The routes indicated in the responses are then compared with a table of routes previously identified as routes of concern or interest. Also listed in this table is a circuit identifier for each route. Any route listed in this table for which a response was not received is identified as unavailable. An automatic notification, such as a page, is then sent identifying this route by the circuit identifier.
The above-mentioned objects and advantages of the present invention will be more clearly understood when considered in conjunction with the accompanying drawings, in which:
FIG. 1 is a block diagram illustrating the basic network architecture of an exemplary DCO network.
FIG. 2 is a more detailed network architecture diagram of various Data Center And Remote Operations Center LANs connected to an enterprise WAN.
FIG. 3 is a flowchart illustrating the process performed by the remote console at a Remote Operations Center.
FIG. 4 is an example of a table of local console addresses to ping during execution of the invention.
FIG. 5 is an example of routes desired for monitoring.
FIG. 6 is a sample display of a ping process output that lists responses received, indicating routes taken.
The present invention may be used in virtually any LAN/WAN environment. For the remainder of this disclosure, the DCO network example is described only for exemplary purposes and not by way of limitation. Remote console refers to a PC at a Remote Operations Center and Data Center console refers to a PC at a Data Center. A Data Center console may also be referred to as a local console.
FIG. 1 is a block diagram illustrating the network architecture of an exemplary DCO network. Such an architecture is also described in related patent application Ser. No. 08/723,746 (COS-94-035). Although four Data Centers are shown, in reality any number of Data Centers may be employed. The Data Centers house the computers that perform data processing. There are Remote Operations Centers (two in this example) that are used for data center operations functions, such as monitoring and managing the performance of the Data Center computers. This may be accomplished with remote consoles connected to local consoles at each Data Center. The related patent application Ser. No. 08/723,746 (COS-94-035) describes this concept.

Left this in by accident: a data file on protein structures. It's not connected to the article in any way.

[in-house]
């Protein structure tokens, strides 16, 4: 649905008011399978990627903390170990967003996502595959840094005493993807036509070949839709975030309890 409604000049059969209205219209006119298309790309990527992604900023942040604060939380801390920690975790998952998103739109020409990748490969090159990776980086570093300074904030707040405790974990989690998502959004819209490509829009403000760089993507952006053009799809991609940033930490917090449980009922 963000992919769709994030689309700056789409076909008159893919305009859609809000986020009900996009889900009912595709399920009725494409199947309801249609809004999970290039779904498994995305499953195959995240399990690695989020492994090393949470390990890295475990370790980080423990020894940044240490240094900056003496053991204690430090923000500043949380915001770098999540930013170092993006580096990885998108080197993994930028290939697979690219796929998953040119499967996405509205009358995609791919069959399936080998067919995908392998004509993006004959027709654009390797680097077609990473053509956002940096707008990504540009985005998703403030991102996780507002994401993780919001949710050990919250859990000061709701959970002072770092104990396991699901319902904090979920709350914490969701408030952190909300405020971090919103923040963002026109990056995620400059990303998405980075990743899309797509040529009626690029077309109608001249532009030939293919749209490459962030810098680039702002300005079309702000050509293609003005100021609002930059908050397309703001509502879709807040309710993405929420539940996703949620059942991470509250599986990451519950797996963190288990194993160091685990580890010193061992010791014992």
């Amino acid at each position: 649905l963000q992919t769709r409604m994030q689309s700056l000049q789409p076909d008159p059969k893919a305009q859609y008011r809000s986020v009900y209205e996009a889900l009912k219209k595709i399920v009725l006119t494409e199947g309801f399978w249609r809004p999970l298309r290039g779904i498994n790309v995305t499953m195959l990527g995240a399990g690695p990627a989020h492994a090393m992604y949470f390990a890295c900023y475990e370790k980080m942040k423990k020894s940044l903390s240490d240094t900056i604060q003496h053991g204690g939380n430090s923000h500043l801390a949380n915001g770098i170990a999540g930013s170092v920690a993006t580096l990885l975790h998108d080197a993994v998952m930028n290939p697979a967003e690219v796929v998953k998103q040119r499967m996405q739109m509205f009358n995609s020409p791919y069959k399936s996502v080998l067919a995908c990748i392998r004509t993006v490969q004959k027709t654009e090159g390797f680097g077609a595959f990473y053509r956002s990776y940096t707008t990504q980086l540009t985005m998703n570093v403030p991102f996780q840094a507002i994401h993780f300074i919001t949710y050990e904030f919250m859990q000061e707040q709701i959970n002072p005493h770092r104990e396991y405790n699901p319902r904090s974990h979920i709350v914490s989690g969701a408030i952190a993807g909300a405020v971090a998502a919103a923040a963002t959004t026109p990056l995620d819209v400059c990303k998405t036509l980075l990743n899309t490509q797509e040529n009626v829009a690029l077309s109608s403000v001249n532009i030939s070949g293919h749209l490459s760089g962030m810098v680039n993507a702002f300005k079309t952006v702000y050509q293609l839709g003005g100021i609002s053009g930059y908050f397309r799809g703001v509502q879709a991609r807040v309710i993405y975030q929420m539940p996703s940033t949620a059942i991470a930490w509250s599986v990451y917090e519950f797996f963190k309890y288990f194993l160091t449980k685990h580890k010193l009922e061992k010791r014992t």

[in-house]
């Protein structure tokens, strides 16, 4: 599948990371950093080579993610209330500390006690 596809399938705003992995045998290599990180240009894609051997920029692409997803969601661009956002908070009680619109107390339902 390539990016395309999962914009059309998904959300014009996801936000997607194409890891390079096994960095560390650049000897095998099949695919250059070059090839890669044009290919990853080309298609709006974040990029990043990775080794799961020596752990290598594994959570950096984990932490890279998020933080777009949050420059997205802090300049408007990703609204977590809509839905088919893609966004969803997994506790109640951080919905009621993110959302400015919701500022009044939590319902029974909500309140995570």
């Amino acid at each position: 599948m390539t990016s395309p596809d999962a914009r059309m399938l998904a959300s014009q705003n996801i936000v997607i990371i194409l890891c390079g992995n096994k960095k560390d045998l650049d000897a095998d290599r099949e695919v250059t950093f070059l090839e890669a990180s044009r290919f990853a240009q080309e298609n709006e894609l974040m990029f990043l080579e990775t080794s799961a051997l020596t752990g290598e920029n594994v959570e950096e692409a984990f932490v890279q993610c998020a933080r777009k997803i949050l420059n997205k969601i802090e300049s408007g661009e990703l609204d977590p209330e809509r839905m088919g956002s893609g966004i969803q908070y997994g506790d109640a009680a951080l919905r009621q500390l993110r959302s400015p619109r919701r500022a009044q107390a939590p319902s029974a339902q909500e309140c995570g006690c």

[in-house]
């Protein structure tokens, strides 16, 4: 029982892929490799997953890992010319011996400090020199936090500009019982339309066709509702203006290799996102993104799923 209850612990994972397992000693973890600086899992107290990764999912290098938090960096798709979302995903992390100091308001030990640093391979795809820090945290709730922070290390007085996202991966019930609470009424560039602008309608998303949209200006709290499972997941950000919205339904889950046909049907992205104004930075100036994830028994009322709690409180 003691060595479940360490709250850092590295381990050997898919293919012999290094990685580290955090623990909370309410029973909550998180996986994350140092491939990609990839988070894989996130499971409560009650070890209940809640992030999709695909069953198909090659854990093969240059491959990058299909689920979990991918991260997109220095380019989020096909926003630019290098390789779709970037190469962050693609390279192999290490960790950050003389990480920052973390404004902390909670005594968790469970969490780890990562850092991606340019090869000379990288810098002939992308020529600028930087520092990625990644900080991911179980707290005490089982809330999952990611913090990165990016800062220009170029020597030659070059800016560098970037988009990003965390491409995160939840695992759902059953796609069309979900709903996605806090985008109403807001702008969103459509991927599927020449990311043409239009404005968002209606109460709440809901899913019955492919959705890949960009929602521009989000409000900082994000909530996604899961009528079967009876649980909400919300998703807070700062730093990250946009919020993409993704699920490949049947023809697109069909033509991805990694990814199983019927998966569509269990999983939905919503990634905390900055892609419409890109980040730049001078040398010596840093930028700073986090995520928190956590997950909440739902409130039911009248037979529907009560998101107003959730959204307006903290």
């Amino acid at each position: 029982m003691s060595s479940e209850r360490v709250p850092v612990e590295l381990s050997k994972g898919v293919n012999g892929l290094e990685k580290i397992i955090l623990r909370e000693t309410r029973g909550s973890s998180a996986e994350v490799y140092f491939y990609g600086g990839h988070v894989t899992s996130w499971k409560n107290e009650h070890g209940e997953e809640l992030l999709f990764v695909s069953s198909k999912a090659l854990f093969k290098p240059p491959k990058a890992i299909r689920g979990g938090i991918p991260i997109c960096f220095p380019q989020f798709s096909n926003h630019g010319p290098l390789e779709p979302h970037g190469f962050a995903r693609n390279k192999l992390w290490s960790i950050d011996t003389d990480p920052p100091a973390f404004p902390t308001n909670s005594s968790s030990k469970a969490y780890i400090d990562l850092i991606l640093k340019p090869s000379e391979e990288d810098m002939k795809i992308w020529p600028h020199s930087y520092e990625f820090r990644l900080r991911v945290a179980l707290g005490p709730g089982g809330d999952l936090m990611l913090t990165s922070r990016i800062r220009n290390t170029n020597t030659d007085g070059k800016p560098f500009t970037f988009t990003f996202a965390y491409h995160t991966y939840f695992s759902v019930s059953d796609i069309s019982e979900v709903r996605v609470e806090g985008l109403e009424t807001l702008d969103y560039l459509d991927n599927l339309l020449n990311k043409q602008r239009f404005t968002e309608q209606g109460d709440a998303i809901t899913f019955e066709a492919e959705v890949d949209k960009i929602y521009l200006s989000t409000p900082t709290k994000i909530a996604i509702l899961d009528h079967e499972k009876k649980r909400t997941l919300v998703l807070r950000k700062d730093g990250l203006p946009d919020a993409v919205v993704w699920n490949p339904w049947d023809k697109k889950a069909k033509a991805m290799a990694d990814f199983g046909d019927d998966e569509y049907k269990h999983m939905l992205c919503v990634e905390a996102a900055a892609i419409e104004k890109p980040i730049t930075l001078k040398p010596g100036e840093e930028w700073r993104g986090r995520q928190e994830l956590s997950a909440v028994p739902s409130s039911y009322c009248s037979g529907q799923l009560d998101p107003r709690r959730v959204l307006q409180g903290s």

Each Data Center and Remote Operations Center has one or more Token Ring LANs to support internal connectivity among the computers and Data Center local consoles. Each Data Center LAN is then connected to each of the two Remote Operations Center LANs via bridges and routers, as is conventional in the industry. This realizes an enterprise WAN that constitutes the DCO network. Also part of the WAN is redundant connections between the two Remote Operations Centers. Connections among the Data Centers and Remote Operations Centers are standard T1 communication links.
FIG. 2 shows a more detailed network architecture of various Data Center and Remote Operations Center LANs connected to an enterprise WAN. At each Data Center there are several local (Data Center) consoles. These local consoles monitor the computers that perform data processing. There may be one or more Token Ring LANs at each Data Center. At each Remote Operations Center there are several remote consoles. These establish connectivity with one or more local consoles to provide remote operations of the Data Center computers. One or more Data Center and one or more Remote Operations Center, connected by a WAN, constitutes the DCO network.